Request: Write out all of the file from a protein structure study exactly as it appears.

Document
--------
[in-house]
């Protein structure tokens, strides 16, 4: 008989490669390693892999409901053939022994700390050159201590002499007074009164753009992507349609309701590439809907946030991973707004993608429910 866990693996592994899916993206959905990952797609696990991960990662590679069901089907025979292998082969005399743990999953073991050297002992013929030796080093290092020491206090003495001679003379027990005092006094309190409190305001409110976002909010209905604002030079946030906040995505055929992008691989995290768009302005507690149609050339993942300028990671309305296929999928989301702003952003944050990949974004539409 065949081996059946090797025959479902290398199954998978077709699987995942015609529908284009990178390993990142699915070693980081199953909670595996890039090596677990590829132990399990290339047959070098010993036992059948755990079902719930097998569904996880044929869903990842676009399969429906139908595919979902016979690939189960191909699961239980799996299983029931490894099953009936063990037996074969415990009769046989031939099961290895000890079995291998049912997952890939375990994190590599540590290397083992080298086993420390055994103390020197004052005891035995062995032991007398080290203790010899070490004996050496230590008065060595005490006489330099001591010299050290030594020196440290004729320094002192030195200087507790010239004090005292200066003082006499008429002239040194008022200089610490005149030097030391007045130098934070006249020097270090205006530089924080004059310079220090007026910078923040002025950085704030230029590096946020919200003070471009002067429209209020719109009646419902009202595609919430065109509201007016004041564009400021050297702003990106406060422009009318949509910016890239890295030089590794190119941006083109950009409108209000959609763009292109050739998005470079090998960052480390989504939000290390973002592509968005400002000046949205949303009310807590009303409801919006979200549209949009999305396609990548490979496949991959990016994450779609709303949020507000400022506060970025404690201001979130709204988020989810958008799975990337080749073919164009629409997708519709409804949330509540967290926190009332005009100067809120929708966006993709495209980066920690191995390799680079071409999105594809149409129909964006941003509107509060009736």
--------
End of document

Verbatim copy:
[in-house]
């Protein structure tokens, strides 16, 4: 008989490669390693892999409901053939022994700390050159201590002499007074009164753009992507349609309701590439809907946030991973707004993608429910 866990693996592994899916993206959905990952797609696990991960990662590679069901089907025979292998082969005399743990999953073991050297002992013929030796080093290092020491206090003495001679003379027990005092006094309190409190305001409110976002909010209905604002030079946030906040995505055929992008691989995290768009302005507690149609050339993942300028990671309305296929999928989301702003952003944050990949974004539409 065949081996059946090797025959479902290398199954998978077709699987995942015609529908284009990178390993990142699915070693980081199953909670595996890039090596677990590829132990399990290339047959070098010993036992059948755990079902719930097998569904996880044929869903990842676009399969429906139908595919979902016979690939189960191909699961239980799996299983029931490894099953009936063990037996074969415990009769046989031939099961290895000890079995291998049912997952890939375990994190590599540590290397083992080298086993420390055994103390020197004052005891035995062995032991007398080290203790010899070490004996050496230590008065060595005490006489330099001591010299050290030594020196440290004729320094002192030195200087507790010239004090005292200066003082006499008429002239040194008022200089610490005149030097030391007045130098934070006249020097270090205006530089924080004059310079220090007026910078923040002025950085704030230029590096946020919200003070471009002067429209209020719109009646419902009202595609919430065109509201007016004041564009400021050297702003990106406060422009009318949509910016890239890295030089590794190119941006083109950009409108209000959609763009292109050739998005470079090998960052480390989504939000290390973002592509968005400002000046949205949303009310807590009303409801919006979200549209949009999305396609990548490979496949991959990016994450779609709303949020507000400022506060970025404690201001979130709204988020989810958008799975990337080749073919164009629409997708519709409804949330509540967290926190009332005009100067809120929708966006993709495209980066920690191995390799680079071409999105594809149409129909964006941003509107509060009736």